I need some moral support ending snacks during Mass for my toddler. I would like to phase out bringing snacks, but do you think my son (he’s 2-and-a-half) will understand that he can’t have snacks anymore, but his baby sister (she’s only 5 months right now) still can? Should I go cold turkey, slowly phase it out, or replace it with a book or some small toy? I’m just preparing for the obstinate behavior and worried how this may disrupt Mass because my son’s been pretty content and quiet at Mass now with a small snack and sippy cup.
It’s been ages since I’ve been asked about babies and toddlers because my son is a teenager now, but I remember having this same type of discussion a decade ago.
I used to be pretty militant about these things and against all types of snacks and toys at Mass. I still hold the pretty rare belief that a child is not going to die of dehydration, starvation, or boredom during that brief one hour in church.
However, I do recognize that sometimes Momma just wants to make it through Mass for once, and a snack or toy can make impossible situations a little more tolerable. So if I see a parent doing the best they can and they break out a bag of Goldfish I don’t begrudge them.
Personally, I never used snacks as a diversion. I planned for Mass liked I planned for anything else. I made sure my son had a freshly changed diaper and was fed before Mass when he was an infant. When he got to be toddler-aged he learned to eat before Mass, and snacks were for afterwards on the car ride home. Toys were strictly forbidden. I never thought it unreasonable to expect my son to sit quietly during Mass, taking his social cues from all those around them. Kids are pretty observant and smart.
We never did the cry room. If he got unruly, we got up and left. This action was followed with light tap to the bottom communicating that unruly disruptions were not welcome. We only had to leave Mass for disruptive behavior twice in his entire life. Like I said, kids are pretty darn smart. Of course, this was just how I parented. Everyone has their own way of doing things.
Another reason why I’m not particularly fond of snacks and toys at Mass is because I’ve seen the damage they can do to pews and flooring. I’ve volunteered my fair share of weekends buffing out crayon and marker smudges from the pews and scrubbing juice stains from carpets. I’ve seen scribbled and torn hymnals because parents use books like a toy for distractions.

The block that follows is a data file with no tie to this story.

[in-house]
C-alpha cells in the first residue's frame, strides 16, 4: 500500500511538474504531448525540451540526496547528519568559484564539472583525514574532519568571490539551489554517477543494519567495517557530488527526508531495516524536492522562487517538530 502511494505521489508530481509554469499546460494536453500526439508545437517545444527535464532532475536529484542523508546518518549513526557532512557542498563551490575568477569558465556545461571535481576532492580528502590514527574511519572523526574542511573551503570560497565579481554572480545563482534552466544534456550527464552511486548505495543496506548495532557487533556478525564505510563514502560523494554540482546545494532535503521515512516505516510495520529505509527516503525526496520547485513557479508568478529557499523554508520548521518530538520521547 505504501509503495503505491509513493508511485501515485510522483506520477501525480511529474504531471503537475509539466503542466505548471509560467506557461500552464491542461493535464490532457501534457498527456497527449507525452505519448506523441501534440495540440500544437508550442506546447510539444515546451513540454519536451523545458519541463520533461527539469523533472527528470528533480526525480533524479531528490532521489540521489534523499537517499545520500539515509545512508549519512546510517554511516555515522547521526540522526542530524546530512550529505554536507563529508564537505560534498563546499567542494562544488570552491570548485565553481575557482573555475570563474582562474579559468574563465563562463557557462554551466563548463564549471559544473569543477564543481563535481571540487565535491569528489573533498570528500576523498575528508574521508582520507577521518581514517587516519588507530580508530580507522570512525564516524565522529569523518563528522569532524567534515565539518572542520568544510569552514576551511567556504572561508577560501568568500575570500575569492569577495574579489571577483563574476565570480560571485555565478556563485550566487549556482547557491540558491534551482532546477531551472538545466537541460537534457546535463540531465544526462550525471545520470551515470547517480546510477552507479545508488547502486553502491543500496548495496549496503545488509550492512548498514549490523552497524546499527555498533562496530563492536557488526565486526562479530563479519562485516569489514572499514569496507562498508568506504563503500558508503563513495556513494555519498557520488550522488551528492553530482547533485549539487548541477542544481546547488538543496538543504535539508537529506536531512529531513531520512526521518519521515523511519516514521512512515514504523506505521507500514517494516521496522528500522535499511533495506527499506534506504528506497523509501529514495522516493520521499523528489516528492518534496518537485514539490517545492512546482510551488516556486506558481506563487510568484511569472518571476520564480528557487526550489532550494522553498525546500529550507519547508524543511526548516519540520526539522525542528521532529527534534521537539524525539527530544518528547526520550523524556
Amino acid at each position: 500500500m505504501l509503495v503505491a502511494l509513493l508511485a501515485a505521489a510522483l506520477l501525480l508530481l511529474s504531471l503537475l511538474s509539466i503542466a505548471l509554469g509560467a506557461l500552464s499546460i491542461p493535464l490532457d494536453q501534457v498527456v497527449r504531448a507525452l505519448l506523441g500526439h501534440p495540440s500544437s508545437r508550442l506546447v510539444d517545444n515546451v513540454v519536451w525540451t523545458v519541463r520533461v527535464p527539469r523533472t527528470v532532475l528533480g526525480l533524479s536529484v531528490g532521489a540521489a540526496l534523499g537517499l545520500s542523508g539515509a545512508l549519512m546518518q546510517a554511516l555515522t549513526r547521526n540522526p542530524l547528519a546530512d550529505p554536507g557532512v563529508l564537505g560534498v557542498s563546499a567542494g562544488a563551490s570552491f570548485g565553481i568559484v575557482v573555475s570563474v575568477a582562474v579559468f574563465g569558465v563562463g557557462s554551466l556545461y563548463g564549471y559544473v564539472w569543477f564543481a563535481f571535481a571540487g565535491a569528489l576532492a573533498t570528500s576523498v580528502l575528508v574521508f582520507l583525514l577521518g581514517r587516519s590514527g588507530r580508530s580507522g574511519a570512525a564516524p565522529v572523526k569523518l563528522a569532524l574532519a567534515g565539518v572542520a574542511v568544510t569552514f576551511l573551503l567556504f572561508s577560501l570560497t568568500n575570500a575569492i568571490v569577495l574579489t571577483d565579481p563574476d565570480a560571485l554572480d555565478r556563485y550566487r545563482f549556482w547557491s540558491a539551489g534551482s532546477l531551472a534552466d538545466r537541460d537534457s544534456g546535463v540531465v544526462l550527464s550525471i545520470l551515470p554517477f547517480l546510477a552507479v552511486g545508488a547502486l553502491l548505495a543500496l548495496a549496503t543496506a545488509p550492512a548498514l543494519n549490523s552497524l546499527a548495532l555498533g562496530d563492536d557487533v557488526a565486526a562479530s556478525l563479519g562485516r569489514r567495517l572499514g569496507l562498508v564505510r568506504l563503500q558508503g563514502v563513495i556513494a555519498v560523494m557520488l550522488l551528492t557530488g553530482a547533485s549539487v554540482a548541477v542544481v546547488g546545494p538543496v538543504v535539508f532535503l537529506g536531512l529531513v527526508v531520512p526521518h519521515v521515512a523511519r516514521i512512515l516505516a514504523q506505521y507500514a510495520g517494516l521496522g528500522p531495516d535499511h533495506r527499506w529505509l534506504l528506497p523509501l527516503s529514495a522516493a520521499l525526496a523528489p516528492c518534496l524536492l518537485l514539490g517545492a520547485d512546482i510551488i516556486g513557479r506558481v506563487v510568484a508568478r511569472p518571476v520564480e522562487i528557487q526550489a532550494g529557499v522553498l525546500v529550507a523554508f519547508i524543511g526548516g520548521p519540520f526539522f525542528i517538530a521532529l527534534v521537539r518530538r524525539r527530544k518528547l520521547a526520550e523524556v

If you want my honest opinion, I believe a toy or snack is wholly unnecessary and actually encourages bad behavior, like impatience and caving into instant gratification. It’s better to never start the practice. An infant of course will need to be fed, but I don’t think it unreasonable at all to expect a child over two years old to understand that the baby needs feeding and that he can wait for a snack after Mass. Again, kids are smart.
That said, why not cut out the snacks entirely, cold turkey? Let your son know he’s growing up and doesn’t need a snack anymore, like a baby. You can shore up that argument by reminding him of other ways becoming a big boy means making changes. Make sure he has a meal before Mass and tell him if he behaves he can a small snack on the way home if he is truly hungry. If he throws a temper tantrum I trust that as a parent you’ll deal with it. There will probably be some resistance from time to time but I’m confident you can address it as it arises. Other than that I would just carry on at Mass as you typically do. It will only be a big deal if you make one.
I know it’s hard to give up something if you have a good thing going. Right now your son is quiet and content in Mass and you’re going to risk upsetting all that. But think about how much harder it will be years from now if you are still using food as a mindless distraction and reward for behavior not to mention the message it sends to your son about our attentiveness to the mass. Also, church ladies like me will be forever grateful to not have to scrub up juice stains and scrape gum from under the pews.
Lastly, I just want to encourage you. Thank you for bringing your family to Mass and thank you for caring enough to write me. Please keep us posted on how it going.